Graph-Based Control of Networked Systems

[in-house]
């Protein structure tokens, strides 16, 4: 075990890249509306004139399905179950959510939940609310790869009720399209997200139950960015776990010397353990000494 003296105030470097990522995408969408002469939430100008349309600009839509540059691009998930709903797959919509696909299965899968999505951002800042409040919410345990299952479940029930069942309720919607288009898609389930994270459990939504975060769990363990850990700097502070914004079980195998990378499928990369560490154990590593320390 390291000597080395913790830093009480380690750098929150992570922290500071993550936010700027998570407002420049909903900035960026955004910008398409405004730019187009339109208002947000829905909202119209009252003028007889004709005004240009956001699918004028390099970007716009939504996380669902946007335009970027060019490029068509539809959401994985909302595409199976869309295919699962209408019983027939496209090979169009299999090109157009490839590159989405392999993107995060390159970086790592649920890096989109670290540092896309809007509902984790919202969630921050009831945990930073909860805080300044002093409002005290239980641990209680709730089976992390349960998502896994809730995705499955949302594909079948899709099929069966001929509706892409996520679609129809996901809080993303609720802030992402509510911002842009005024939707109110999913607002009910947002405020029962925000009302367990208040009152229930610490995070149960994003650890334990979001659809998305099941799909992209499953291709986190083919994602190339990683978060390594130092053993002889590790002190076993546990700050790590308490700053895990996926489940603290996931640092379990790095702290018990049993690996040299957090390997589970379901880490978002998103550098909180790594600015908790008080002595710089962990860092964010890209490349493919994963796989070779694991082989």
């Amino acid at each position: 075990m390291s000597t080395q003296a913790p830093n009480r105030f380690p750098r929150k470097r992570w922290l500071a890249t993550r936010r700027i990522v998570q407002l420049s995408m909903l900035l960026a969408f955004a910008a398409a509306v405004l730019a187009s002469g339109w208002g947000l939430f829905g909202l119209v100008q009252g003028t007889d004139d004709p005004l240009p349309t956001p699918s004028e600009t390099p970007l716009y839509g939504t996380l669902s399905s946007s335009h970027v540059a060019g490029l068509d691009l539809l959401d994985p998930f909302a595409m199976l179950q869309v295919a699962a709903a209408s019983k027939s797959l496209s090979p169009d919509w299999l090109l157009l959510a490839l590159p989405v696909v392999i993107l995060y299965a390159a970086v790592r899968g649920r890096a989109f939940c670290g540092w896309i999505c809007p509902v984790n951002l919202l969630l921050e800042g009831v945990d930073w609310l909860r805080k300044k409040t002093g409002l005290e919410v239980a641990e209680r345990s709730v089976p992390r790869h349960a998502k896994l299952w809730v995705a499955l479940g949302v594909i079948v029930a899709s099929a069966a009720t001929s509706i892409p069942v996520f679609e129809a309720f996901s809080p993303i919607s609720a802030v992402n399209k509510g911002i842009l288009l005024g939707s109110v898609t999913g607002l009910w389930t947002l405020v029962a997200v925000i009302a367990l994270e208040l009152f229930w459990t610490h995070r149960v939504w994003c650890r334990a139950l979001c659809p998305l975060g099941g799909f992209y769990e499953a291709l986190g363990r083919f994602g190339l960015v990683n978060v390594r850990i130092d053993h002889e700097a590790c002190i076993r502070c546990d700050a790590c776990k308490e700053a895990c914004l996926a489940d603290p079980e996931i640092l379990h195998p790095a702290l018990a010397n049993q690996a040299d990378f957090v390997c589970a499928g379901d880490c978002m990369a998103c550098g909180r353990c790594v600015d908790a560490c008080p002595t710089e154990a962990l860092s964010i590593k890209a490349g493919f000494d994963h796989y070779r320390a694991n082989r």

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Networked systems have attracted great interests from the control society during the last decade. Several issues rising from the recent research are addressed in this dissertation. Connectedness is one of the important conditions that enable distributed coordination in a networked system. Nonetheless, it has been assumed in most implementations, especially in continuous-time applications, until recently. A nonlinear weighting strategy is proposed in this dissertation to solve the connectedness preserving problem. Both rendezvous and formation problem are addressed in the context of homogeneous network. Controllability of heterogeneous networks is another issue which has been long omitted. This dissertation contributes a graph theoretical interpretation of controllability. Distributed sensor networks make up another important class of networked systems. A novel estimation strategy is proposed in this dissertation. The observability problem is raised in the context of our proposed distributed estimation strategy, and a graph theoretical interpretation is derived as well. The contributions of this dissertation are as follows: It solves the connectedness preserving problem for networked systems. Based on that, a formation process is proposed. For heterogeneous networks, the leader-follower structure is studied and sufficient and necessary conditions are presented for the system to be controllable. A novel estimation strategy is proposed for distributed sensor networks, which could improve the performance. The observability problem is studied for this estimation strategy and a necessary condition is obtained. This work is among the first ones that provide graph theoretical interpretations of the controllability and observability issues.